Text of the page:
Nathan Queeley-Dennis talks … Debut Play ‘Bullring Techno Makeout Jamz’

Nathan Queeley-Dennis’ Bruntwood Prize-winning play ‘Bullring Techno Makeout Jamz’ shares a perspective on Black masculinity using old-school vibes and Beyoncé lyrics.

Showing at this year’s Edinburgh Fringe Festival Nathan tells us how the play came to be …

Please introduce yourself …

My name is Nathan Queeley-Dennis, I’m an actor and writer from Birmingham. My dad’s side of the family are Jamaican and my mums is from St Kitts and Nevis but I was born and raised in Birmingham. 

Describe your life right now in a word or one sentence …

Busy and overwhelming but ultimately fulfilling and liberating. 

Tell us about your debut play ‘Bullring Techno Makeout Jamz‘?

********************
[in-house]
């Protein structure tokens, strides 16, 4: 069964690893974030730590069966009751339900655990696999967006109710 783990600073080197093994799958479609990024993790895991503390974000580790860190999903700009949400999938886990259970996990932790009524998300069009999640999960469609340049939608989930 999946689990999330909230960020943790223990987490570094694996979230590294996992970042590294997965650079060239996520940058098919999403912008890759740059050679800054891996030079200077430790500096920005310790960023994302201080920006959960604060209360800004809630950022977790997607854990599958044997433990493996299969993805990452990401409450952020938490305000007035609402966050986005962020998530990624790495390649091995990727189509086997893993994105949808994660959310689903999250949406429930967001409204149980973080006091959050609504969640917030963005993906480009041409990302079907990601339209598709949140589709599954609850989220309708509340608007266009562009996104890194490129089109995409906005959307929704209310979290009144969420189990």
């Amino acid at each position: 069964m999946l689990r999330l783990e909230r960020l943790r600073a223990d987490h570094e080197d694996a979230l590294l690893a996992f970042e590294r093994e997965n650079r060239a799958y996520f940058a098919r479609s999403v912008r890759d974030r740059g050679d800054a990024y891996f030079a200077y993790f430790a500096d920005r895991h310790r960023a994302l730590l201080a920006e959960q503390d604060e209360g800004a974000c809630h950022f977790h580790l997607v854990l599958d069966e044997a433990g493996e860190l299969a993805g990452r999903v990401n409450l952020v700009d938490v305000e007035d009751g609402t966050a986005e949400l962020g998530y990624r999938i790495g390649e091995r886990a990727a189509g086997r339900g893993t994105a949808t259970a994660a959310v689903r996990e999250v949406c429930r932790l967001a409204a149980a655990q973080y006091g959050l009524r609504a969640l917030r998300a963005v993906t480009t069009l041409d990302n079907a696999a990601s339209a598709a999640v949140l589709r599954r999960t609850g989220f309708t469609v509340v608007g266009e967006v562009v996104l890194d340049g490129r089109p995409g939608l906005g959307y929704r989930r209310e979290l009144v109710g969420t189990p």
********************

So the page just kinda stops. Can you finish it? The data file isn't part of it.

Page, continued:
Bullring Techno Makeout Jamz is my debut play and winner of the Bruntwood Prize for Playwriting 2022. It’s about a young man navigating life but ultimately it’s a love story that looks at love in all of its forms—family, friends, relationships, work, self and life. 

Nathan Queeley-Dennis performing his debut play Bullring Techno Makeout Jamz – Credit: Mihaela Bodlovic

And what it means to be a part of Edinburgh Fringe?

It’s great to be a part of the Fringe. It’s very hard to get work up there and I’m in a very privileged position where I have a team of people who worked extremely hard to get Bullring Techno Makeout Jamz here and so soon. I believe this is the quickest a Bruntwood Prize-winning play has been produced so I’m very thankful to those people and the audiences who have engaged with the production so far.